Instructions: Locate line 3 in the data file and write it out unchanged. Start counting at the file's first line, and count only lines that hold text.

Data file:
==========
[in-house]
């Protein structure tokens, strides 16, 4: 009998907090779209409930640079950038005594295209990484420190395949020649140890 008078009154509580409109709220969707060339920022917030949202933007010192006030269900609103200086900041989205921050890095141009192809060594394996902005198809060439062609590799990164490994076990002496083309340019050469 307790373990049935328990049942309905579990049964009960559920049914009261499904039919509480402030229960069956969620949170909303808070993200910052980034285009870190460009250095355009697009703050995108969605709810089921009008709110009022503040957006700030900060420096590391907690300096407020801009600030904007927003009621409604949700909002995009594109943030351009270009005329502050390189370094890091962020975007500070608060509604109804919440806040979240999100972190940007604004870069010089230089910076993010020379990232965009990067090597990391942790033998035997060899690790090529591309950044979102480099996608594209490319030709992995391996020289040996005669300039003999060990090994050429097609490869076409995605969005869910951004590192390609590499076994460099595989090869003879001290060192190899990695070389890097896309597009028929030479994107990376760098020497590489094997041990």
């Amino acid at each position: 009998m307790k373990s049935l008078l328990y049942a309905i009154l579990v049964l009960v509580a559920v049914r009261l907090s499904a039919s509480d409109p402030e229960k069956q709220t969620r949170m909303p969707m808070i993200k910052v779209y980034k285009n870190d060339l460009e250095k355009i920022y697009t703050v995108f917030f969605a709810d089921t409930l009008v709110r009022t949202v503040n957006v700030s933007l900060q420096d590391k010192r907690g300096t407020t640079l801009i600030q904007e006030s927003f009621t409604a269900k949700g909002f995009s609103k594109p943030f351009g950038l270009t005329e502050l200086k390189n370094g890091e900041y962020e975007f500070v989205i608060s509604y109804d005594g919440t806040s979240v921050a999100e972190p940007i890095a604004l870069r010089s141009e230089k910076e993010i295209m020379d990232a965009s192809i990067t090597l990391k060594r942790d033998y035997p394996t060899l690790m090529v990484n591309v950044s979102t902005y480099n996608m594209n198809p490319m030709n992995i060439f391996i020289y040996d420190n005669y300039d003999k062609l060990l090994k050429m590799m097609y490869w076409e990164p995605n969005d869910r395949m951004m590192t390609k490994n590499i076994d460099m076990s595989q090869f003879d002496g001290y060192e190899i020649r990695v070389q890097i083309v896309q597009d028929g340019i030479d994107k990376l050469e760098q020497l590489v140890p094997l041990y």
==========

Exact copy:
């Amino acid at each position: 009998m307790k373990s049935l008078l328990y049942a309905i009154l579990v049964l009960v509580a559920v049914r009261l907090s499904a039919s509480d409109p402030e229960k069956q709220t969620r949170m909303p969707m808070i993200k910052v779209y980034k285009n870190d060339l460009e250095k355009i920022y697009t703050v995108f917030f969605a709810d089921t409930l009008v709110r009022t949202v503040n957006v700030s933007l900060q420096d590391k010192r907690g300096t407020t640079l801009i600030q904007e006030s927003f009621t409604a269900k949700g909002f995009s609103k594109p943030f351009g950038l270009t005329e502050l200086k390189n370094g890091e900041y962020e975007f500070v989205i608060s509604y109804d005594g919440t806040s979240v921050a999100e972190p940007i890095a604004l870069r010089s141009e230089k910076e993010i295209m020379d990232a965009s192809i990067t090597l990391k060594r942790d033998y035997p394996t060899l690790m090529v990484n591309v950044s979102t902005y480099n996608m594209n198809p490319m030709n992995i060439f391996i020289y040996d420190n005669y300039d003999k062609l060990l090994k050429m590799m097609y490869w076409e990164p995605n969005d869910r395949m951004m590192t390609k490994n590499i076994d460099m076990s595989q090869f003879d002496g001290y060192e190899i020649r990695v070389q890097i083309v896309q597009d028929g340019i030479d994107k990376l050469e760098q020497l590489v140890p094997l041990y």